I was looking for a "thumbs up" button on your post Craig.
"Thumbs up" !
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Ivan Beaver

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Re: seeing as homebrew comes up on here most often
« Reply #6 on: March 02, 2015, 07:50:15 pm »

While you may think I am "up against" big money, in fact the very opposite is true.

Big manufacturers spend large amounts of money on the building, machinery, utilities, insurance, compliance (laws, fire codes, safety, etc) labor, lawyers, marketing and advertising. They also spend money on branding items like name badges or routing/silk screening their name on the product.

While they do see a savings in buying their wood in bulk, or buying tons of parts like handles and drivers and getting a better price than I will buying just a few sheets or a dozen woofers, their other overhead costs drive up their prices.

Then there are profits. I don't have to answer to a corporate board and make X amount of money every quarter, or worse answer to stockholders who demand profits every year.

While I don't have CNC machines my table saw with 50" Vega fence provides accuracy to one thousandths of an inch. My router circle jig does the same.

So why DIY? Well for one, if I can't find exactly what I am looking for I can fabricate it myself. I can experiment with things that manufacturers will not make because the market demand is not there. Also, some people (like me) actually enjoy designing and building things. And last, for some things I can make a comparable product for less than I can purchase.
Yes.

I have always been a DIYer.  It is what got me into this crazy business.

Back in the early days I had very little money-but lots of time and a desire to learn.

I have LEARNED A LOT from things that worked and much more from things that DIDN'T work.  I learned a lot from my mistakes.

I agree that it was a lot of "doing what I wanted/needed" as I wanted it-well that and a lack of money-----------

That experience has a lot to do with getting me where I am-where ever that is :0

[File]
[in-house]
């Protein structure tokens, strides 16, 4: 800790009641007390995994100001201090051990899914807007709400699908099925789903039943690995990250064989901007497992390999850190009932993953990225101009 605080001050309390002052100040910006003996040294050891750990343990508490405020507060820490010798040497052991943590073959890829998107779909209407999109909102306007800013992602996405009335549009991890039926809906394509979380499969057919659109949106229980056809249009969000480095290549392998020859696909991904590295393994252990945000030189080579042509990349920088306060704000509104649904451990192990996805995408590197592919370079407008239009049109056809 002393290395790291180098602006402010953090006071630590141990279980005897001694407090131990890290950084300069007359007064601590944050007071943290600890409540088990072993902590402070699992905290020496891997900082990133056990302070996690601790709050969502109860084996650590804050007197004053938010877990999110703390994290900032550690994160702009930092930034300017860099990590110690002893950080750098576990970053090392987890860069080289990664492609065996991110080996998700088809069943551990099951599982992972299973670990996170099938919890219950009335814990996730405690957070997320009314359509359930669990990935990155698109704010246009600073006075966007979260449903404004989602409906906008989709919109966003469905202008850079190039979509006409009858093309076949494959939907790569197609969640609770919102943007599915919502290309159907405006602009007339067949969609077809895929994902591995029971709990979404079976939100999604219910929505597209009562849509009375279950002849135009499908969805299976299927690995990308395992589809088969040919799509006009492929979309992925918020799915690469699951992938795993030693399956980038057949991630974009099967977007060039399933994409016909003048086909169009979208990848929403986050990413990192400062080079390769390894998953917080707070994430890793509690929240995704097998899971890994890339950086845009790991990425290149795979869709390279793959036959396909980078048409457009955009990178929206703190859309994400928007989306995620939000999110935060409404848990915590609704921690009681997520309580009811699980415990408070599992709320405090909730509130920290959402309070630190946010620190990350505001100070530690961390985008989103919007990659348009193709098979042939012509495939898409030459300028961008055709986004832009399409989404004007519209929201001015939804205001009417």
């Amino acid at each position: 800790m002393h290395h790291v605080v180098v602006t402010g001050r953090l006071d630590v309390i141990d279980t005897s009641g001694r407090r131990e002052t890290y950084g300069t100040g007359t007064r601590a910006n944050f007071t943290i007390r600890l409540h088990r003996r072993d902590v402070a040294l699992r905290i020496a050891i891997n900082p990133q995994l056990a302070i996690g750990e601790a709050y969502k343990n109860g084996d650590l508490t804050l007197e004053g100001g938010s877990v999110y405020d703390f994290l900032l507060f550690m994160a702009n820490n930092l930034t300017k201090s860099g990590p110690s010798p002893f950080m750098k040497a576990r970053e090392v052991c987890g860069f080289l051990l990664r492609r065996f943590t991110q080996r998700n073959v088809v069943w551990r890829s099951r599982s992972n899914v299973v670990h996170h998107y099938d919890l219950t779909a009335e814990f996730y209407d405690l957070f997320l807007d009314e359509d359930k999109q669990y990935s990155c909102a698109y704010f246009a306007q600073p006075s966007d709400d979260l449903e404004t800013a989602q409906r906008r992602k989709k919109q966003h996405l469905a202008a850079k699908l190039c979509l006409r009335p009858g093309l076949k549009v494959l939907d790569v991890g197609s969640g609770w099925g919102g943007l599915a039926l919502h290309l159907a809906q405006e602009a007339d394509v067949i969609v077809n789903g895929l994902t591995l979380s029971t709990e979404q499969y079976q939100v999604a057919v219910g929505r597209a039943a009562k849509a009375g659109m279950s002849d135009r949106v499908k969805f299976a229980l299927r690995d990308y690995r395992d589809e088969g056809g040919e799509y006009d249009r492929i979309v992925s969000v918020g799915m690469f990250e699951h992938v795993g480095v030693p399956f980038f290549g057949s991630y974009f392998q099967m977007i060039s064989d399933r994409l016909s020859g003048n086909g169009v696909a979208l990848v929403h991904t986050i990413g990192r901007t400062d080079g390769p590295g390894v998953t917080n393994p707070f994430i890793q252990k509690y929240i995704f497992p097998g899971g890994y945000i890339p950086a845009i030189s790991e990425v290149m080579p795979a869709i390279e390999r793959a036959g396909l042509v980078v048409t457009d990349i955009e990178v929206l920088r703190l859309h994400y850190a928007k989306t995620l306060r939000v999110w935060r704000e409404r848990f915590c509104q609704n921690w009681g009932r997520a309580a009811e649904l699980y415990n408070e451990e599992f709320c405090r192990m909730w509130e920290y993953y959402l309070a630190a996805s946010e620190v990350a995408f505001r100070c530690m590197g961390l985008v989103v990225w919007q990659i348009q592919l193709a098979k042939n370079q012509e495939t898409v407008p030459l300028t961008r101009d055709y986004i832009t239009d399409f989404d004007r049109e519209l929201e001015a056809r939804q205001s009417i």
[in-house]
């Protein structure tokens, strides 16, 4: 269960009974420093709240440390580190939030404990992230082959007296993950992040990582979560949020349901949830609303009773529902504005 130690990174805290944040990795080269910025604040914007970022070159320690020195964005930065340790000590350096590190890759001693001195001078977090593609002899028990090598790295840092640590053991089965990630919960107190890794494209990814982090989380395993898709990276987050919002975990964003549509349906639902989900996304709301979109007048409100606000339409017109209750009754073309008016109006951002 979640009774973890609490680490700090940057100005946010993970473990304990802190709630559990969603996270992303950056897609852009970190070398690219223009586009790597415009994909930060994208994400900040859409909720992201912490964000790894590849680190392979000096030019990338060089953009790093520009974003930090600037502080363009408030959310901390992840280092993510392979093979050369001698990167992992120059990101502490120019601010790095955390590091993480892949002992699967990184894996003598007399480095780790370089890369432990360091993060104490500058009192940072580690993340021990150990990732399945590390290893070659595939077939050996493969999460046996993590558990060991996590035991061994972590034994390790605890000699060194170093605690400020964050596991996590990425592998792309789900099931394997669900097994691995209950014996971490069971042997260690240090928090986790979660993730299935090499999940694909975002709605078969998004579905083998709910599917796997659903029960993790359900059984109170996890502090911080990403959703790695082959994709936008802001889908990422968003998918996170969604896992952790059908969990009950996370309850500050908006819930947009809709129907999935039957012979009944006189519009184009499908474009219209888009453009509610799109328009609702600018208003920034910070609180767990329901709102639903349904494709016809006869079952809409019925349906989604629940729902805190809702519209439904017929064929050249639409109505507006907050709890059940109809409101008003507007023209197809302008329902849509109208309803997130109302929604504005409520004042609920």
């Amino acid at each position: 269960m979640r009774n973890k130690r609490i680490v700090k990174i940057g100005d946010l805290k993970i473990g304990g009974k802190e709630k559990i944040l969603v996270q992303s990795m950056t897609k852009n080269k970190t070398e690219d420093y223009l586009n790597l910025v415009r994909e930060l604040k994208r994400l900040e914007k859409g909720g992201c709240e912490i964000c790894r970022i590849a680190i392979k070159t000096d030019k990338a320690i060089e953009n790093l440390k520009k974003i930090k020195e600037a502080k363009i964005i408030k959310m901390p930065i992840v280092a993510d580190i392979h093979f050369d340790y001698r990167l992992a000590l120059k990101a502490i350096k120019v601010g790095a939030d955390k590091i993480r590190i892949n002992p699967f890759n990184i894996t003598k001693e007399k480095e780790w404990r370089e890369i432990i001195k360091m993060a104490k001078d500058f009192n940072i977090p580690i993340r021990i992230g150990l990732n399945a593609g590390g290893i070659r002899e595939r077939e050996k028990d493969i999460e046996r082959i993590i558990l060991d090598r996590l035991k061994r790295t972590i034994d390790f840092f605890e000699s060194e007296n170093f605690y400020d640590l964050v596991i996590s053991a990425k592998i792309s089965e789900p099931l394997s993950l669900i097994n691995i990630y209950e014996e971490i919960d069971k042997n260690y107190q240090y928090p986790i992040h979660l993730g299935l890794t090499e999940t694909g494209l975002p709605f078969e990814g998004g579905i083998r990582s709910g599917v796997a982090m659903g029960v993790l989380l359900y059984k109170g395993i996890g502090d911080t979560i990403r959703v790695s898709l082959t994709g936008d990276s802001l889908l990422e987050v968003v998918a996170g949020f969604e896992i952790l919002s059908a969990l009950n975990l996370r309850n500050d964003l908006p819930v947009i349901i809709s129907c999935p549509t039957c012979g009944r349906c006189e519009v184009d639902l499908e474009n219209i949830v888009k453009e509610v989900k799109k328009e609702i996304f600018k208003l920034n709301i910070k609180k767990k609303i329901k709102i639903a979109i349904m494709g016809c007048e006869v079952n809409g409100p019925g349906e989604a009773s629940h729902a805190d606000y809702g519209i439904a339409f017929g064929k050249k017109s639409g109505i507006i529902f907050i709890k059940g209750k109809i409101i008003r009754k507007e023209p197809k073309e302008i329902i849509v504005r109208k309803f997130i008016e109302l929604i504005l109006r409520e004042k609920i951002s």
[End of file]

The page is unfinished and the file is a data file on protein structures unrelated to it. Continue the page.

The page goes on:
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duane massey

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Re: seeing as homebrew comes up on here most often
« Reply #7 on: March 02, 2015, 09:44:04 pm »

Most of us got into this business as DIY-er's, or at least the "older" group. I have reached the point that I only build something if there is nothing available that will take it's place. I enjoy building things, but not mass-production. I'll leave that to the big guys.
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Duane Massey
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Tom Bourke

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Re: seeing as homebrew comes up on here most often
« Reply #8 on: March 02, 2015, 09:50:17 pm »

This right here is what you are you against when home brewing loudspeakers.....  An army of assemblers... 4 CNC routers... Pro paint booths....

Well worth 12.5 minutes

https://www.youtube.com/watch?v=155Ps75_y6s
Building a CNC Router is on my list.  I will start on it after I am done with the CNC milling machine I am currently working on.  Paint boot is also on my wish list.  As for the army of assemblers?  Got me on that one.  Maybe that's why my hobby projects take so long.
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Steve M Smith

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Re: seeing as homebrew comes up on here most often
« Reply #9 on: March 03, 2015, 02:48:26 am »

Building a CNC Router is on my list.
I have started one.  I use an Excellon CNC drill/router at work.  It was originally bought to make printed circuit boards but I now use it to make test jigs and assembly aids (and parts for CNC routers!).